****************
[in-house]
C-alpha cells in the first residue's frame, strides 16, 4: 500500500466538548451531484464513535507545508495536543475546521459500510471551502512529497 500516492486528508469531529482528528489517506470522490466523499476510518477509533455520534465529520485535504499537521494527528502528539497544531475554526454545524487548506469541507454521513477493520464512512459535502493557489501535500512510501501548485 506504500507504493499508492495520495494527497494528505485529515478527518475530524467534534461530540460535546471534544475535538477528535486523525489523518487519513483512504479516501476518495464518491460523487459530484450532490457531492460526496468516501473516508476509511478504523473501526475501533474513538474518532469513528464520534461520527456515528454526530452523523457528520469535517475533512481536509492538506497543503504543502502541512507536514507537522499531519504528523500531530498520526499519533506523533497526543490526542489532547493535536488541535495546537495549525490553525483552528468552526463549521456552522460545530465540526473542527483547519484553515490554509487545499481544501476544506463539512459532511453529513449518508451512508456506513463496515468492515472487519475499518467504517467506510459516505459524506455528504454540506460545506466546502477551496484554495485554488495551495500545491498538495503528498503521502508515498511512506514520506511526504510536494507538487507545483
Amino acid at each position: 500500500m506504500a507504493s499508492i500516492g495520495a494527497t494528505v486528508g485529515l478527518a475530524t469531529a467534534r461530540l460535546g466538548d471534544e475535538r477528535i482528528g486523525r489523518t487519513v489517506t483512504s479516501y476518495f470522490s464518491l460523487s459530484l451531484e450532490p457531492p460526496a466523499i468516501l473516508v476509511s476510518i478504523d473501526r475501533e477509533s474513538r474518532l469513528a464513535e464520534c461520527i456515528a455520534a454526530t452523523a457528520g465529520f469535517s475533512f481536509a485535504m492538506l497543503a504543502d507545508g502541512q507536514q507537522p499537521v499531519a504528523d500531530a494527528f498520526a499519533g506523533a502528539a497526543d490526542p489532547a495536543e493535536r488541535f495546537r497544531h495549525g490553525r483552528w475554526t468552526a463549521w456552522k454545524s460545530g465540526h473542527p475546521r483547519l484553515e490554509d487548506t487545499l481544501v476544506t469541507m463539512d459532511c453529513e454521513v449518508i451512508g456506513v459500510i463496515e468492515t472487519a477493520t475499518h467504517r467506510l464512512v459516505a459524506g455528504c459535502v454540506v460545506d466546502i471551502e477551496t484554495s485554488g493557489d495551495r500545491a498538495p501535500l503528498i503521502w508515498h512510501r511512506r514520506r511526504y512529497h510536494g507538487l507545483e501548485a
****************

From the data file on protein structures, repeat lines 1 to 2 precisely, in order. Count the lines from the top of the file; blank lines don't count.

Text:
[in-house]
C-alpha cells in the first residue's frame, strides 16, 4: 500500500466538548451531484464513535507545508495536543475546521459500510471551502512529497 500516492486528508469531529482528528489517506470522490466523499476510518477509533455520534465529520485535504499537521494527528502528539497544531475554526454545524487548506469541507454521513477493520464512512459535502493557489501535500512510501501548485 506504500507504493499508492495520495494527497494528505485529515478527518475530524467534534461530540460535546471534544475535538477528535486523525489523518487519513483512504479516501476518495464518491460523487459530484450532490457531492460526496468516501473516508476509511478504523473501526475501533474513538474518532469513528464520534461520527456515528454526530452523523457528520469535517475533512481536509492538506497543503504543502502541512507536514507537522499531519504528523500531530498520526499519533506523533497526543490526542489532547493535536488541535495546537495549525490553525483552528468552526463549521456552522460545530465540526473542527483547519484553515490554509487545499481544501476544506463539512459532511453529513449518508451512508456506513463496515468492515472487519475499518467504517467506510459516505459524506455528504454540506460545506466546502477551496484554495485554488495551495500545491498538495503528498503521502508515498511512506514520506511526504510536494507538487507545483